June 18—When asked about the role of stand-alone hospitals in today’s merger-hungry waters, Elmhurst Memorial Healthcare CFO James Doyle, FHFMA, CPA, drew laughs from a crowded ANI session hall with his tongue-in-cheek remark: “We are the chum [ground bait] for the big systems. We are the competition that remains.” 

Doyle was one of four CFOs of independent hospitals to share their experiences and perspectives during Monday’s moderated ANI discussion on, “To Merge or Not to Merge: Perspectives from HFMA’s Value Project Stand-Alone Hospitals.” The four hospitals all participated in the Value Project Phase 2

The other three CFOs were from Minnesota’s Winona Health, Colorado’s Platte Valley Medical Center, and northern California’s Enloe Medical Center. 

Benefits of Independence

Independent hospitals tend to offer patients two things that large health systems or academic medical centers do not, said Doyle: convenience and a warmer touch. “To the extent that you can get across that the medical capacity is equivalent, then local access is valued,” Doyle said. 

Winona’s CFO Michael Allen, FHFMA, CPA, adds agility and innovation to the qualities that allow stand-alone hospitals to compete. “We are able to do thing faster than most organizations. For example, we are involved in a health information exchange project, and we are ahead of others on that. Meaningful use, too, we are ahead. 

“We [Winona] are not are not innovative in a research kind of way, or in the Mayos-of-the-world kind of way,” he said. “But we are innovative in how we interact with our patients.” For example, Winona is piloting a population health approach that enlists students who are working toward nursing and other healthcare degrees on care teams who visit patients in their homes. “This is close to a zero-cost program,” Allen said. 

Evaluating Their Ability to Compete

The four CFOs pointed to a number of challenges that stand-alone hospitals face, including physician recruitment and value-based payer contracts. “I think it is possible for community hospitals to provide value and compete on the quality-cost equation,” said Platte Valley’s vice president, finance Harold Dupper, CHFP, vice president, finance, Platte Valley Medical Center, Brighton, Colo. “However, if you don’t have the size, it is a little difficult to translate and influence your participation in some of the commercial products. The challenge is having enough size and clout to influence the way that commercial payers structure their products to recognize a hospital that is on the fringe of the market.”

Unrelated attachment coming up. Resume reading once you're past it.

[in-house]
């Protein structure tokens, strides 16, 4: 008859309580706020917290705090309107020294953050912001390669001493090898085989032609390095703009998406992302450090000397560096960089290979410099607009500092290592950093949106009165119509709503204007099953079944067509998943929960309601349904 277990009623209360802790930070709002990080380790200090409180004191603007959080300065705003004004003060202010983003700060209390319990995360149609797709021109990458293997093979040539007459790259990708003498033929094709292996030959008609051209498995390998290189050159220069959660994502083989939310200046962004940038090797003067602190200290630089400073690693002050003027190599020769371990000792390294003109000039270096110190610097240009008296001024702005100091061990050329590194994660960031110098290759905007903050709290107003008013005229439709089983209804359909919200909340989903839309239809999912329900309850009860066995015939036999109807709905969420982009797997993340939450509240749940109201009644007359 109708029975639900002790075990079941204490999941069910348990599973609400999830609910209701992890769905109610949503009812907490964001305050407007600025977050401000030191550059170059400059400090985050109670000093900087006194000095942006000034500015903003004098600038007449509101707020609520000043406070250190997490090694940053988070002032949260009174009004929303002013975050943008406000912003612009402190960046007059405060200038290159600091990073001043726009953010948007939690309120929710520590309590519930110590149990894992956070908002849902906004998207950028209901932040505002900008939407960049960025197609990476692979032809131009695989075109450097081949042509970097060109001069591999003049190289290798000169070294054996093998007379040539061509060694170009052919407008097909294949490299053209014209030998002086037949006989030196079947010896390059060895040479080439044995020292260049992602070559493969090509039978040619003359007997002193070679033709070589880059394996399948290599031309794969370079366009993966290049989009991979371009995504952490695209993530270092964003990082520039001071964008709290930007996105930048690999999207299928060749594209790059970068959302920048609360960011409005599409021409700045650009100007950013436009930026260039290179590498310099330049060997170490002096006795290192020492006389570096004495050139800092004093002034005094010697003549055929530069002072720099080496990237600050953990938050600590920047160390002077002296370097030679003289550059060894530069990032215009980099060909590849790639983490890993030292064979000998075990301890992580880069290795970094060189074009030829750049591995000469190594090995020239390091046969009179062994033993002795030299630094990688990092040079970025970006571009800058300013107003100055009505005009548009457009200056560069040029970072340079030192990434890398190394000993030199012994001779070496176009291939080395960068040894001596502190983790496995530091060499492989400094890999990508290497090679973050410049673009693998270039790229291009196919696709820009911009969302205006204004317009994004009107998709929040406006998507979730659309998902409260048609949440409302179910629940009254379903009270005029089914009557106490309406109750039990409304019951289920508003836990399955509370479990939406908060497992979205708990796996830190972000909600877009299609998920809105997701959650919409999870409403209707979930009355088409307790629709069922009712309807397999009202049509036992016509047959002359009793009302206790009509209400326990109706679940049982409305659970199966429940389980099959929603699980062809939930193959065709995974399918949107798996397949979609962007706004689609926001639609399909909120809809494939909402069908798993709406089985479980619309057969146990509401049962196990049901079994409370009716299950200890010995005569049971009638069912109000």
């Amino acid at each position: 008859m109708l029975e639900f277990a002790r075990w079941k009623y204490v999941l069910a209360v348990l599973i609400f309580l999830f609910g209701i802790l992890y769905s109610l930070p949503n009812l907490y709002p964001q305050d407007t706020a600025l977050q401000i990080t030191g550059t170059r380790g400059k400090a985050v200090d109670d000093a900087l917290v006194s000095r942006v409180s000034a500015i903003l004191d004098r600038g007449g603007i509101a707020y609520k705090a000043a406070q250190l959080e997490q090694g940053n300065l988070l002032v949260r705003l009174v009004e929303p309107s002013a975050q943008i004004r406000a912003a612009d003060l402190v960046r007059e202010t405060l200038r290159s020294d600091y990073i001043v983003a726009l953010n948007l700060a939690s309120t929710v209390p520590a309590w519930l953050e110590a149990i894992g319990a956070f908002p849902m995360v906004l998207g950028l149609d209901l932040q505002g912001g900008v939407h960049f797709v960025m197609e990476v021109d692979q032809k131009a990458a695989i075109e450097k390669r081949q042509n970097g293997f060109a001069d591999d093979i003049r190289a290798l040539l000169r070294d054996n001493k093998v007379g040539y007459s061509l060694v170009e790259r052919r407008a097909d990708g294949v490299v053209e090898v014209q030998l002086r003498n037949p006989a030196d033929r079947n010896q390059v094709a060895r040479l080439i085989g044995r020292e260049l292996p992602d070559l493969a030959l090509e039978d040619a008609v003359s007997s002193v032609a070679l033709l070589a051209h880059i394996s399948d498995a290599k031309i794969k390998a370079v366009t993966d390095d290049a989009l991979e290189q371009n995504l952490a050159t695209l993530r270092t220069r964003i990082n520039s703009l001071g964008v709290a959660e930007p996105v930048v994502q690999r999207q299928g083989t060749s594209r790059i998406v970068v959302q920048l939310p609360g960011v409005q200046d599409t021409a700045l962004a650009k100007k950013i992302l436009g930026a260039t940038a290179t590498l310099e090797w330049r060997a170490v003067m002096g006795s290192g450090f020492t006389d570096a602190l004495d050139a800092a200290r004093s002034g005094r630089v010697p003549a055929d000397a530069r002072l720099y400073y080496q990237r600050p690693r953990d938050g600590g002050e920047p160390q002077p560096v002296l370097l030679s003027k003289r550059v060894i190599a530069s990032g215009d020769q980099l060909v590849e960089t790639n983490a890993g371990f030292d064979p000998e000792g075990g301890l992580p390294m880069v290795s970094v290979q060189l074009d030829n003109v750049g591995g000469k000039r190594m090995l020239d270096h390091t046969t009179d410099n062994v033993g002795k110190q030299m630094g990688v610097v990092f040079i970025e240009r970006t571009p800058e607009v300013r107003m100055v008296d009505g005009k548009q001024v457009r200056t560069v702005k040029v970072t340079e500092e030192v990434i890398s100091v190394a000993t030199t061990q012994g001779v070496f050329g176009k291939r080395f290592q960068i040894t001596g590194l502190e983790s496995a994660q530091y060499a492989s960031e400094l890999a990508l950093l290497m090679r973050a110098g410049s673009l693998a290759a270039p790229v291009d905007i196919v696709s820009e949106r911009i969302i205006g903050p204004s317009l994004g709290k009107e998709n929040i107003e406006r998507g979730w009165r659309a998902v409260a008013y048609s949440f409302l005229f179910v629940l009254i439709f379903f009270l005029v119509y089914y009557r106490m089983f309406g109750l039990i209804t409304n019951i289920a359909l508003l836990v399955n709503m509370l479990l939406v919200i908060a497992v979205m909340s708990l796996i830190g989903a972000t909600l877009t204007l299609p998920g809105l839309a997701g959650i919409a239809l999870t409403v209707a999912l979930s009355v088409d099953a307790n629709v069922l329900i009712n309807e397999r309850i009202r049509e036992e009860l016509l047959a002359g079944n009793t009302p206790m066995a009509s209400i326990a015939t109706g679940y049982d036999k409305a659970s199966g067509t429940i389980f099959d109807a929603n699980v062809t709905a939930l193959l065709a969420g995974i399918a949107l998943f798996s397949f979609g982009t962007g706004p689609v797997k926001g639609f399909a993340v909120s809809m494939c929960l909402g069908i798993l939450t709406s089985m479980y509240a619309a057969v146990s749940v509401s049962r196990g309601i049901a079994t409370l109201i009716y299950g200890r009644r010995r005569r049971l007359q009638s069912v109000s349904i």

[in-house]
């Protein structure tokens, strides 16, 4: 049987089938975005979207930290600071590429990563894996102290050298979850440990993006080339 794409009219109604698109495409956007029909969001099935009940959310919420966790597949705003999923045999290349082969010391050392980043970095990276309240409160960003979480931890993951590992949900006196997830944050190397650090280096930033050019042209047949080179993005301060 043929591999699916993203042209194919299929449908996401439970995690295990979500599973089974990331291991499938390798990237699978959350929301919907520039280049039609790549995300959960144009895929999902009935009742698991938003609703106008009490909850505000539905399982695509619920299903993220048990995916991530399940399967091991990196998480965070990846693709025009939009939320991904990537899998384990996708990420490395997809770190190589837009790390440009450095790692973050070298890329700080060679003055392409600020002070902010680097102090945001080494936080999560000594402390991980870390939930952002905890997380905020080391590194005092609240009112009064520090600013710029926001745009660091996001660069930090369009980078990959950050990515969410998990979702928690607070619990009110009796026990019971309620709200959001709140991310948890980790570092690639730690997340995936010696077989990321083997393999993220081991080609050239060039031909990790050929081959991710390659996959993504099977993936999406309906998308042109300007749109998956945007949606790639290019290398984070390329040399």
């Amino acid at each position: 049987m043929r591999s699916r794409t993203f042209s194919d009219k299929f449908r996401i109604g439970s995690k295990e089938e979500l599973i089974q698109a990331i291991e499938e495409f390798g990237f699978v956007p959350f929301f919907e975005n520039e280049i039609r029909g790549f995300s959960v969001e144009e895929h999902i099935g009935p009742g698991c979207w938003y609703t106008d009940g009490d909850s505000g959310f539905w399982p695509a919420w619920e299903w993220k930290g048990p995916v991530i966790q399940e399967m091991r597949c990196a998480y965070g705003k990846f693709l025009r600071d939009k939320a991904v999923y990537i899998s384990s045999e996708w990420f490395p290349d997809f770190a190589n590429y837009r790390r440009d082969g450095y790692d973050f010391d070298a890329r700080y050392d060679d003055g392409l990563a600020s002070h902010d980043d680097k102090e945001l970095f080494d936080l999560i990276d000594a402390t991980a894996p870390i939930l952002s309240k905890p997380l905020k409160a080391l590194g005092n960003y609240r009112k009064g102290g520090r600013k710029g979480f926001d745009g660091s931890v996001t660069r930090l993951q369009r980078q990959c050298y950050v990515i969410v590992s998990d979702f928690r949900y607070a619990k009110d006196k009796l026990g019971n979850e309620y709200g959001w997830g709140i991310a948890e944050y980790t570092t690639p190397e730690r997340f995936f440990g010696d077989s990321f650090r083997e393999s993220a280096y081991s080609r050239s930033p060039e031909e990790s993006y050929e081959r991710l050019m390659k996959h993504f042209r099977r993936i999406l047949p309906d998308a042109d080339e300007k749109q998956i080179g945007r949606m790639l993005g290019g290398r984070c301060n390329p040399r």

Colorado is gearing up to launch its health insurance marketplace on Oct. 1, and payers are already putting together narrow network options, Dupper said. “We’re not sure how the small networks will develop yet or how we will fit into that.” 

Of the four hospitals represented at the ANI session, only Elmhurst Memorial is currently in merger mode. The suburban Chicago facility is two weeks away from finalizing a merger with another local health system, Edward Hospital and Health Services. 

The reasons why Elmhurst Memorial decided to merge include an increasingly consolidated Chicago area marketplace. However, competition for payer contracts was another key reason. “To solve the insurance company problem, we needed to get bigger,” Doyle said. 

Currently, Enloe Medical Center is “dabbling with affiliations” to ensure patients have access to needed clinical services, says Myron Machula, CFO. For instance, when Enloe’s cancer center can’t handle certain types of treatment, the patients are transported to an affiliated health system. 

“I don’t believe where we are, we can avoid looking at other kinds of associations short of full mergers,” said Machula. “So we’ve reached out tentatively. At some point, we may have to decide if these associations should become something larger. Having the experience over time can help us make a better decision if and when those decisions arise.” 

Remaining independent in today’s market requires “executing everything really well,” says Allen. “We have to do everything that larger organizations do—such as achieve high quality and good financial numbers—but we have be slightly quicker and slightly better.”

Publication Date: Tuesday, June 18, 2013